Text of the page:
This article is part of a partnership with Grup 14, an organization dedicated to Futbol Club Barcelona and supporters around the world. The Pep Episodes is created by Alex Truica and originally published at Grup14.com.
Roger Schmidt did what he does best: He gave his team instructions to run, fight, press, disrupt play and bug the opponents – and yes, even foul them occasionally. It was no surprise how Bayer Leverkusen played against Bayern Munich – they played as they always do, as Schmidt loves them to do: To run riot and create havoc on the pitch. The usually calm, possession-oriented Bayern of Pep Guardiola had problems with that approach. They struggled to keep the ball, find passing options, they didn’t even manage a single shot on goal in the first half.
In the second half, with the introduction of Thiago and especially Thomas Müller and with Douglas Costa on the wing and not in the middle of the pitch, where he seemed totally lost, Bayern looked far more comfortable, while Leverkusen began to tire. Müller wasted two good chances, Lewandowski another one, but in the last ten minutes Xabi Alonso got his second yellow card – so both teams settled for a 0:0-draw. “I’m not overly satisfied, but if you cannot win, at least make sure not to lose,” Lewandowski said afterwards. That’s pretty much the perfect summary, everybody in the BayArena agreed on both sides.
Guardiola’s men were close to winning it late, but struggled a lot the first 60 minutes against a pesky Schmidt eleven (Barcelona can tell a thing or two about that). “We have had a few problems passing the ball three, four, five times in a single move,” Guardiola admitted.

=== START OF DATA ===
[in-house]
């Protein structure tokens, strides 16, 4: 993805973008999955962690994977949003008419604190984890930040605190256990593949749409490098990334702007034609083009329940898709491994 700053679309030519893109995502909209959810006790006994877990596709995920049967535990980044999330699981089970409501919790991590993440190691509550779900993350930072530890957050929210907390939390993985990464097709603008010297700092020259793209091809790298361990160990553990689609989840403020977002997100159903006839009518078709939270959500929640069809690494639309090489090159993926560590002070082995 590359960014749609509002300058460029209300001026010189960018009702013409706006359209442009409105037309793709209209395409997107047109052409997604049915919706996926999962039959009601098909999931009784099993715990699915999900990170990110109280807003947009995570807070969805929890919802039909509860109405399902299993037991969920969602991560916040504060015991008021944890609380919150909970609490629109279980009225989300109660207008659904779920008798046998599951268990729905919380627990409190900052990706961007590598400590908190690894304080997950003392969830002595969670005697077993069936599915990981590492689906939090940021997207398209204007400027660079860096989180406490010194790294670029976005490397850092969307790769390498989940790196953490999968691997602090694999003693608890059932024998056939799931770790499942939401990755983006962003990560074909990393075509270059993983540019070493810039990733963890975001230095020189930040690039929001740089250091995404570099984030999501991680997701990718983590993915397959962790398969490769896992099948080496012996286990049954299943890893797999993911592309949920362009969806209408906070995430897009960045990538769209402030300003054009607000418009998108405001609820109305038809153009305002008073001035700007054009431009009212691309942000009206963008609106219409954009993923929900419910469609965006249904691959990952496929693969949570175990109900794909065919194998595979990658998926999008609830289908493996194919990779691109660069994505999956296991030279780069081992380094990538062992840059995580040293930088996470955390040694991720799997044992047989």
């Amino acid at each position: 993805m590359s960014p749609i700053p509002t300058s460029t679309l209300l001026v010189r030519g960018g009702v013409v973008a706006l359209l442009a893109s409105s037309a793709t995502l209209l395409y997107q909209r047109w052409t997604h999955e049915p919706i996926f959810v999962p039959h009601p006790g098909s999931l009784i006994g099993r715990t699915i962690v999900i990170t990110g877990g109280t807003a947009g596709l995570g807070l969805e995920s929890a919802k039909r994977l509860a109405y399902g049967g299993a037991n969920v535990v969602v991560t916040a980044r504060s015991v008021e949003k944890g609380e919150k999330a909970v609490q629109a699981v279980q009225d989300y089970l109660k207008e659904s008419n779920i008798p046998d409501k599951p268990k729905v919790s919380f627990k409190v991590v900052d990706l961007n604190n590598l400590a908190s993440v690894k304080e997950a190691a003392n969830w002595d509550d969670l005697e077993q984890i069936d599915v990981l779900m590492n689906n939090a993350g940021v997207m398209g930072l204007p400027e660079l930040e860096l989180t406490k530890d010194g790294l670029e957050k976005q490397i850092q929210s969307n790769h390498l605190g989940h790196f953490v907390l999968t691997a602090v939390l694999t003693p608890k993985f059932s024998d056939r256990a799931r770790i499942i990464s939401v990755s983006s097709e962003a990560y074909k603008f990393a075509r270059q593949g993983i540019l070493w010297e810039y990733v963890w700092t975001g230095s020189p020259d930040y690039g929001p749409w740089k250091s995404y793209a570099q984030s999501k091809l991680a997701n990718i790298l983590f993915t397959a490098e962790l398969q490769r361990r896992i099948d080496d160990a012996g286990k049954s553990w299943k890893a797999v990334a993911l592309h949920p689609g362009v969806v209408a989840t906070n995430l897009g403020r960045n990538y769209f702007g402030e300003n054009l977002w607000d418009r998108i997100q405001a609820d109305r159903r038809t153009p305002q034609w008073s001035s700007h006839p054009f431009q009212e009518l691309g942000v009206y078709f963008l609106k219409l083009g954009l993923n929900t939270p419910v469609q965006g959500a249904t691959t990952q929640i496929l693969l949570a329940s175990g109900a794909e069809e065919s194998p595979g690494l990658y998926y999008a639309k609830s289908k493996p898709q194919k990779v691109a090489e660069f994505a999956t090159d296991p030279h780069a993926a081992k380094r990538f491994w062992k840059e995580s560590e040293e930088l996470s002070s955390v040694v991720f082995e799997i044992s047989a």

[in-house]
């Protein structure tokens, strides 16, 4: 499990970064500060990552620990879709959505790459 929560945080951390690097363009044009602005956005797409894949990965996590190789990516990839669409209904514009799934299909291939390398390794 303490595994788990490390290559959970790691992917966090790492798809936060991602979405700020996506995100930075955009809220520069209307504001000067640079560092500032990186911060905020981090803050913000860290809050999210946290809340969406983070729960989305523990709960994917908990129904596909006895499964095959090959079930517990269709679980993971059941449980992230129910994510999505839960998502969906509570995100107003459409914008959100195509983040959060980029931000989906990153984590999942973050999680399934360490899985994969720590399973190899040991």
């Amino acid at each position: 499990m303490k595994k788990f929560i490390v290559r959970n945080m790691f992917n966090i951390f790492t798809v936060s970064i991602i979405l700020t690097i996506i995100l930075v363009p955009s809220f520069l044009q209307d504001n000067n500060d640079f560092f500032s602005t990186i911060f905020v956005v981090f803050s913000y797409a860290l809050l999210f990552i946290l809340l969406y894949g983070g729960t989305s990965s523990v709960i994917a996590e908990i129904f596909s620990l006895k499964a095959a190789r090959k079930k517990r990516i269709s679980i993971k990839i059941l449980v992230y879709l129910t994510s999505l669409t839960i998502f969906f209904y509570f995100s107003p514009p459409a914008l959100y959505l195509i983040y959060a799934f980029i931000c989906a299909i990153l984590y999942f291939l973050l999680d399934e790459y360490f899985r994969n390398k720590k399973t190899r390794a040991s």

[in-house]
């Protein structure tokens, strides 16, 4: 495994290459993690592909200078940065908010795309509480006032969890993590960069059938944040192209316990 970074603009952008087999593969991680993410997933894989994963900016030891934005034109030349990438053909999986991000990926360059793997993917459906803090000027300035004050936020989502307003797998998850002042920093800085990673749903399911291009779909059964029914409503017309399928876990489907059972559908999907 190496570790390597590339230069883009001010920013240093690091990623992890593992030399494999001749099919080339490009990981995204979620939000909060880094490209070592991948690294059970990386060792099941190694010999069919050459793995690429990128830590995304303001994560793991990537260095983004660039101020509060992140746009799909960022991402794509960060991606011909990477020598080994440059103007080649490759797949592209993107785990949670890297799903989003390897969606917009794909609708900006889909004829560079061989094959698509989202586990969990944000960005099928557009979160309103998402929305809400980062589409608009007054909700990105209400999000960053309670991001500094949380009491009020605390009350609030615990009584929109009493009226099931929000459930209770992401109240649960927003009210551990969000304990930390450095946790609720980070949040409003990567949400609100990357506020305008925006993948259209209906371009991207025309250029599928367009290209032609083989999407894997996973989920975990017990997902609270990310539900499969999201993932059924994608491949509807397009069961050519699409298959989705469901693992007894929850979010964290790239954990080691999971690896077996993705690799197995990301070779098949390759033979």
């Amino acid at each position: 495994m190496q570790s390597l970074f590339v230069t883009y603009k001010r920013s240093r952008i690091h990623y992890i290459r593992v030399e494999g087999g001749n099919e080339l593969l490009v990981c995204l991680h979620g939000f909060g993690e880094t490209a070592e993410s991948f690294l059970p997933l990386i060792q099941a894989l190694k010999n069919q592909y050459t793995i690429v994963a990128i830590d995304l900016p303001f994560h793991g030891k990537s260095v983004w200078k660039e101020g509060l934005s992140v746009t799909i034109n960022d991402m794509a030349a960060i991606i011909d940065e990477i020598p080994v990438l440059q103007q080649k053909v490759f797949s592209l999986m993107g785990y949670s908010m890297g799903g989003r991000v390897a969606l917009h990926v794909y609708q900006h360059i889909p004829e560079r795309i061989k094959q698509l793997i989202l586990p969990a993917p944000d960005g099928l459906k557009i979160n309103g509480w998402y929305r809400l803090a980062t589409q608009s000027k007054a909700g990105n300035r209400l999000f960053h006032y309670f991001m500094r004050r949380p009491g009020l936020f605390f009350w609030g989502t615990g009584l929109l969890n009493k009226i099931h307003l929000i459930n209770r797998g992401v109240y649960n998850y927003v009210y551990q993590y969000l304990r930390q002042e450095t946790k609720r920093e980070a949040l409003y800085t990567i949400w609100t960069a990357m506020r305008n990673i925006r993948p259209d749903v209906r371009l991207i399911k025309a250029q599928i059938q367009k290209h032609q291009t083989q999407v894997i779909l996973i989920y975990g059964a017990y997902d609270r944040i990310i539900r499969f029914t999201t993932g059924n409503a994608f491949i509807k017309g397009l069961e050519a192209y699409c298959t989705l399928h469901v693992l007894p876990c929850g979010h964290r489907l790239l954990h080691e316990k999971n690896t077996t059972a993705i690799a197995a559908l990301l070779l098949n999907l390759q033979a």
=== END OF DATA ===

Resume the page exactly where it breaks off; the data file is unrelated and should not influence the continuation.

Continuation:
An acceptable result
“Bayern got tangled up in Leverkusen’s thicket”, Süddeutsche Zeitung stated, calling Leverkusen an “unfamiliar clever opponent”. Clever, sure, but lucky too, because they escaped several bookings by the lenient referee Knut Kircher after hard and cynical challenges. In the first half, Leverkusen looked pretty much like Atletico Madrid, except for the expulsions and composure in the final third, their usual issue.
Bayern could live with the goalless draw also because rival Borussia Dortmund equally failed to get on the score sheet in Berlin (0:0). “Altogether, the intense, goalless draw was fair, even if Munich had the better chances”, summarized kicker sports magazine, adding there was “a little bit of peace” at camp Bavaria, a hint at the agitation at Säbener Street in the last couple of weeks.
Questionable media focus
It’s conspicuous that the media focus and coverage are still mainly about Pep and the atmosphere inside the locker room rather than about the games Bayern play. Imagine Dortmund would have won in Berlin, then Bayern’s draw would rather create more tense than “peace”, wouldn’t it? It’s all just a matter of the narrative…
One could think it seems like the media starts to have an agenda against the Catalan. “He could go before the season ends”, claims Focus Online astonishingly, saying Guardiola might lose his interest in working in Munich.
“There’s trouble brewing outside – but not inside the team”, Manuel Neuer already declared, “we don’t have homemade problems.” Guardiola and Sporting CEO Matthias Sammer tried to fight off all the buzz in a similar way, yet nobody seems to really pay attention. And the buzz could increase.
Of course the press is already looking at the crucial encounter against Juventus in the Champions League. A loss in the first game in Turin (23rd February), and the pressure on Guardiola would be more than huge. Pretty much every article already points at this game, Guardiola’s fate in Munich depends on the clash with Juve, the German media is summarizing. Every win would give him some needed peace and calm – every loss exactly the opposite.
The Pep Episodes is a weekly column about the adventures of Pep Guardiola in Munich exclusively written for Grup14 by Alex Truica, a freelance sports journalist and editor. You can follow him on Twitter.